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The ABCs of Computer Comfort

We have become a nation of professional sitters. In offices all around America, people are sitting behind computers in really bad posture positions - necks craning forward, slumping upper backs, rounded shoulders.

Sitting for a long time is a major cause of back discomfort: it puts continuous pressure on the muscles and disks of the lower back. You may think your back muscles get a rest when you sit. Actually, they're working very hard to hold you upright. Sitting puts 40% more pressure on the lower back disks than standing does.

You can increase your awareness of your posture by enlisting the help of a friend at work. Ask him or her to let you know when your posture is bad. Do this for each other.

Sitting is particularly hard on the lower back if you sit with your lower back rounded out (called forward flexion). Make sure you sit with your pelvis neutral: The top of the pelvic bones (iliac crests) should line up with the pubic bones. This is much less stressful for your lower back. Leaning over a desk and looking up and down from a keyboard to a computer screen puts pressure on the neck and upper back too. By stopping the slouch, supporting your back properly, and avoiding the head-forward position, you will be able to work more comfortably and productively.

Replacing or modifying your office furniture is a good start. Fortunately, more manufacturers are producing furniture and accessories with good posture in mind. Ergonomically designed furniture can help reduce the user's fatigue and discomfort, and help increase productivity. Keep in mind that a piece of furniture is ergonomically correct for you only if it fits your particular body.

In any case, furniture alone can't help your posture. You also have to become more aware of how to sit, and you need to take little breaks during the day.

Setting Up a Desktop Computer Workstation
Try to make as many of the following adjustments to your desk and chair as possible. They will take away most of the causes of back and neck discomfort.


  • Your monitor should be about twelve to twenty-four inches away from your eyes.
  • Your eyes should be level with top of the monitor. This will let your eyes fall comfortably on the screen. Your head will be balanced over your spine, not tilted forward or backward. If your screen it too low, put it on a computer base or on books. If your screen is too high, lower it.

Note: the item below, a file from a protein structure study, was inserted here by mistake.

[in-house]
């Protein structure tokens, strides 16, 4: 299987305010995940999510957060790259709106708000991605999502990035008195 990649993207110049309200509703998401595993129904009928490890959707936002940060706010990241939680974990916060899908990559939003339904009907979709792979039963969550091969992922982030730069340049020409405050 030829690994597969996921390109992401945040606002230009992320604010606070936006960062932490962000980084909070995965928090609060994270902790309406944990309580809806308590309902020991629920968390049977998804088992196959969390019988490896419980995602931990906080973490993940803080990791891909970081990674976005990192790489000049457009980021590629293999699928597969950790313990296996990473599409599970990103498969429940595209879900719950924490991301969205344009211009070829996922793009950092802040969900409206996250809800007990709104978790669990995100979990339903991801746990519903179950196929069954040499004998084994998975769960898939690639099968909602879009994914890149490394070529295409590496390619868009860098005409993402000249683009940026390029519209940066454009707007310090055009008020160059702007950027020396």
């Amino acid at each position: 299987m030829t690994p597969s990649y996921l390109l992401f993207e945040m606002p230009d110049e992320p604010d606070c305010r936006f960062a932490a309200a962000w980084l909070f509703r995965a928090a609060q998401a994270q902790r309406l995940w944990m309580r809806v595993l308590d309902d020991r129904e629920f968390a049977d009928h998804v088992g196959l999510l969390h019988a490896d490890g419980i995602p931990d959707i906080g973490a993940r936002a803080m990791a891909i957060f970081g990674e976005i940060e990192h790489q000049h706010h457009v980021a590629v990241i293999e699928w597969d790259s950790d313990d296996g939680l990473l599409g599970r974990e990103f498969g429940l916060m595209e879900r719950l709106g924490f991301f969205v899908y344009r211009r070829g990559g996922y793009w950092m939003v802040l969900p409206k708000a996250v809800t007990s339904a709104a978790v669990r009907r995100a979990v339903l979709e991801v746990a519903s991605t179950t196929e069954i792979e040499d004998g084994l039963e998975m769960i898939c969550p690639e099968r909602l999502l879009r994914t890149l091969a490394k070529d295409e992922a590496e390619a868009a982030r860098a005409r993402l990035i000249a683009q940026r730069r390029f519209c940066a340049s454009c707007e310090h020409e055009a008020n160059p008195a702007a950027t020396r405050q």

• The monitor should be placed directly in front of you - not to the left or right where you have to twist your spine or neck to see it.

Document Holder

  • Using a document holder can eliminate uncomfortable neck twisting. Use the in-line document holder that sits between the keyboard and tray. Put your work at eye level without having to twist your neck or spine. You want to tilt the angle of your work - not angle of your head on your neck.

Bifocals/Progressive Lens Wearers

  • Your chair should recline to 110 degrees instead of 90 degrees.
  • Slightly tilt your monitor back by placing something under the front edge of the monitor. This should allow you to view the screen comfortably without craning your neck forward or tilting your head back too far.

Keyboard Surface

  • The perfect keyboard level for you is at elbow level, with your forearms in a ninety-degree angle with your upper arm or slightly lower with the keyboard base gently sloped away from the user. This position allows the back, neck, shoulders, and arms to relax more. If your keyboard level is too low, place blocks under the legs of the desk. If it's too high, raise your chair seat and use a footrest.

Using a Mouse

  • Your mouse needs to be as close to you as possible.
  • When using it, your elbow should be at a ninety-degree angle to your forearm.
  • Keep upper arm relaxed and close to your body.
  • Check office supply stores for mouse pads that attach to the arm of your chair. Over-reaching for a mouse causes the spine to twist slightly.

Computer Chair

  • The ideal computer chair has adjustable armrests that support your arms at elbow level. Both the width and height of the rests should be adjustable. By supporting your elbows on an armrest, 25% of the pressure load is taken off the lower back disks. Armrests also take the burden of holding up the arms from the mid- and upper back muscles.
  • The ideal chair will support the width and length of your back. At the very least, the chair back should reach to your shoulder blades.
  • The back of the chair, the chair rest, should be fairly straight; at a 90- to 110-degree angle to the seat.
  • When you sit, make sure you slide your bottom all the way to the back of the chair seat. Your buttocks and the middle of your back should make contact with the backrest.
  • The chair seat should be padded with rounded edges and slightly tilted. The back of the seat should be slightly lower than the front, so the buttocks can be placed against the back of the chair and the knees can be slightly higher than the hips.
  • Your knees should extend no more than a few inches from the edge of the seat.
  • The chair seat should be long enough to support the whole length of your thighs. That way, the weight of your body is evenly distributed over your buttocks and the full length of your thighs. If the seat is not long enough to support the length of your thighs, you'll end up crossing your legs, which causes imbalances in the hips and lower back. Sitting with your legs crossed also can contribute to varicose veins and poor circulation.
  • Your feet should rest flat on the floor. Adjust the height of the seat or get a footrest. A telephone book works in a pinch.
  • Your chair should swivel and be on casters so you can adjust your reach and line of vision without twisting, bending, or leaning forward.

Retrofitting a Chair